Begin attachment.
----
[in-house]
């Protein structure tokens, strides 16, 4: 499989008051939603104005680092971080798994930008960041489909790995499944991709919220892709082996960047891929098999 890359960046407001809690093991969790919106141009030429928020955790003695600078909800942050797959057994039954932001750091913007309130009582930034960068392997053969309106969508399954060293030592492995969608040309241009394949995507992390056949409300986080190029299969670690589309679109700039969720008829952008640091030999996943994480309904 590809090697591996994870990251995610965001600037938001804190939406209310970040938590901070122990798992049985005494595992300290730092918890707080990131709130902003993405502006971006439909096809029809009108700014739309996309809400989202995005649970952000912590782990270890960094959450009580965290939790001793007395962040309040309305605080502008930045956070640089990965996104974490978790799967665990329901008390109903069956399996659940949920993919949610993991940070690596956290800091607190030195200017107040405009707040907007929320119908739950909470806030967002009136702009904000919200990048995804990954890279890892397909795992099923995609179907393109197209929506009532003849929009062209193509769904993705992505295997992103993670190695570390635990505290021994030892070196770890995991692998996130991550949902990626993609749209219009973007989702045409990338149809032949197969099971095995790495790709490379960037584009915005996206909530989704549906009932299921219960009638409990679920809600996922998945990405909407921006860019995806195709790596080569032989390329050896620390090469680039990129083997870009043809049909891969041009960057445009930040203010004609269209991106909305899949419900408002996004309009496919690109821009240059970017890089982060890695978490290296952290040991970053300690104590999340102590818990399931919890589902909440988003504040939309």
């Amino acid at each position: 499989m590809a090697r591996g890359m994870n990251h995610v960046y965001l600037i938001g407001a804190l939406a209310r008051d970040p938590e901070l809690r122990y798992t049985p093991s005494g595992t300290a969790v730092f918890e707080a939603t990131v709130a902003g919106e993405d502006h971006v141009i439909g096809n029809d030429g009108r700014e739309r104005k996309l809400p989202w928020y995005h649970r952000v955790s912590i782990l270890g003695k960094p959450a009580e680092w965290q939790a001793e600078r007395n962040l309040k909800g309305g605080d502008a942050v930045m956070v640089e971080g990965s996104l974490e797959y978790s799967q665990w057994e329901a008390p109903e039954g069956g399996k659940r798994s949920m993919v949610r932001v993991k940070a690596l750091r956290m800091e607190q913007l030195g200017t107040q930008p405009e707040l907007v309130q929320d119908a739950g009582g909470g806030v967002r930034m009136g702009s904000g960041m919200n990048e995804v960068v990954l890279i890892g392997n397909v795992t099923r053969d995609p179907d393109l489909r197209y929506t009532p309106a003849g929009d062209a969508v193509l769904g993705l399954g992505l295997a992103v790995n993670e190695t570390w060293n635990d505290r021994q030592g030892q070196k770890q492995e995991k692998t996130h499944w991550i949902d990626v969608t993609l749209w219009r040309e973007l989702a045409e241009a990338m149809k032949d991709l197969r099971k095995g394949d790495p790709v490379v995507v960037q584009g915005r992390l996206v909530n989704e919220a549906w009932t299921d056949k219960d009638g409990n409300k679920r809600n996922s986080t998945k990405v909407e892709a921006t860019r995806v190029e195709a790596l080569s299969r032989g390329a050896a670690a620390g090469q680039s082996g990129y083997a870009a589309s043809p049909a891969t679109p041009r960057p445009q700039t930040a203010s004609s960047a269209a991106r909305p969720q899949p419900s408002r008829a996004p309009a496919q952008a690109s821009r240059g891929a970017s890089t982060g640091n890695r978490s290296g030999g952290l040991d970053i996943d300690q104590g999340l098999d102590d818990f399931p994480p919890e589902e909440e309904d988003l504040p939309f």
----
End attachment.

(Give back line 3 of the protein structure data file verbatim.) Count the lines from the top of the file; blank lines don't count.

């Amino acid at each position: 499989m590809a090697r591996g890359m994870n990251h995610v960046y965001l600037i938001g407001a804190l939406a209310r008051d970040p938590e901070l809690r122990y798992t049985p093991s005494g595992t300290a969790v730092f918890e707080a939603t990131v709130a902003g919106e993405d502006h971006v141009i439909g096809n029809d030429g009108r700014e739309r104005k996309l809400p989202w928020y995005h649970r952000v955790s912590i782990l270890g003695k960094p959450a009580e680092w965290q939790a001793e600078r007395n962040l309040k909800g309305g605080d502008a942050v930045m956070v640089e971080g990965s996104l974490e797959y978790s799967q665990w057994e329901a008390p109903e039954g069956g399996k659940r798994s949920m993919v949610r932001v993991k940070a690596l750091r956290m800091e607190q913007l030195g200017t107040q930008p405009e707040l907007v309130q929320d119908a739950g009582g909470g806030v967002r930034m009136g702009s904000g960041m919200n990048e995804v960068v990954l890279i890892g392997n397909v795992t099923r053969d995609p179907d393109l489909r197209y929506t009532p309106a003849g929009d062209a969508v193509l769904g993705l399954g992505l295997a992103v790995n993670e190695t570390w060293n635990d505290r021994q030592g030892q070196k770890q492995e995991k692998t996130h499944w991550i949902d990626v969608t993609l749209w219009r040309e973007l989702a045409e241009a990338m149809k032949d991709l197969r099971k095995g394949d790495p790709v490379v995507v960037q584009g915005r992390l996206v909530n989704e919220a549906w009932t299921d056949k219960d009638g409990n409300k679920r809600n996922s986080t998945k990405v909407e892709a921006t860019r995806v190029e195709a790596l080569s299969r032989g390329a050896a670690a620390g090469q680039s082996g990129y083997a870009a589309s043809p049909a891969t679109p041009r960057p445009q700039t930040a203010s004609s960047a269209a991106r909305p969720q899949p419900s408002r008829a996004p309009a496919q952008a690109s821009r240059g891929a970017s890089t982060g640091n890695r978490s290296g030999g952290l040991d970053i996943d300690q104590g999340l098999d102590d818990f399931p994480p919890e589902e909440e309904d988003l504040p939309f």